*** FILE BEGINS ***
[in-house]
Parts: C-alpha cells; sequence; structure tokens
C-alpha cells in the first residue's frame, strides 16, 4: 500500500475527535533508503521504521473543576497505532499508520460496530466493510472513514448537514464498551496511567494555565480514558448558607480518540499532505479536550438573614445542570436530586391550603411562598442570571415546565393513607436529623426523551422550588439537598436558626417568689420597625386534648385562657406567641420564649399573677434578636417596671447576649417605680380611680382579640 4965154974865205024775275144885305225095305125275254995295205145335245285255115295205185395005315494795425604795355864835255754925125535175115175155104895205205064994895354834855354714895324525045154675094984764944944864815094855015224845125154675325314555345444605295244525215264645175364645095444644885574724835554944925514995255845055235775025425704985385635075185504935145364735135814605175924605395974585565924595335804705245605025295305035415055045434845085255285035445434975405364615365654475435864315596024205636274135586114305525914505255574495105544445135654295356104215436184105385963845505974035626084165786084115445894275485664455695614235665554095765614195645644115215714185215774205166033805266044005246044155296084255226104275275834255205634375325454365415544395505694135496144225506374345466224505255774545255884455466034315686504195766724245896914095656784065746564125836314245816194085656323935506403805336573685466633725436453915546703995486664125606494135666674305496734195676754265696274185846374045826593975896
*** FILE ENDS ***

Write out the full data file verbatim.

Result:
[in-house]
Parts: C-alpha cells; sequence; structure tokens
C-alpha cells in the first residue's frame, strides 16, 4: 500500500475527535533508503521504521473543576497505532499508520460496530466493510472513514448537514464498551496511567494555565480514558448558607480518540499532505479536550438573614445542570436530586391550603411562598442570571415546565393513607436529623426523551422550588439537598436558626417568689420597625386534648385562657406567641420564649399573677434578636417596671447576649417605680380611680382579640 4965154974865205024775275144885305225095305125275254995295205145335245285255115295205185395005315494795425604795355864835255754925125535175115175155104895205205064994895354834855354714895324525045154675094984764944944864815094855015224845125154675325314555345444605295244525215264645175364645095444644885574724835554944925514995255845055235775025425704985385635075185504935145364735135814605175924605395974585565924595335804705245605025295305035415055045434845085255285035445434975405364615365654475435864315596024205636274135586114305525914505255574495105544445135654295356104215436184105385963845505974035626084165786084115445894275485664455695614235665554095765614195645644115215714185215774205166033805266044005246044155296084255226104275275834255205634375325454365415544395505694135496144225506374345466224505255774545255884455466034315686504195766724245896914095656784065746564125836314245816194085656323935506403805336573685466633725436453915546703995486664125606494135666674305496734195676754265696274185846374045826593975896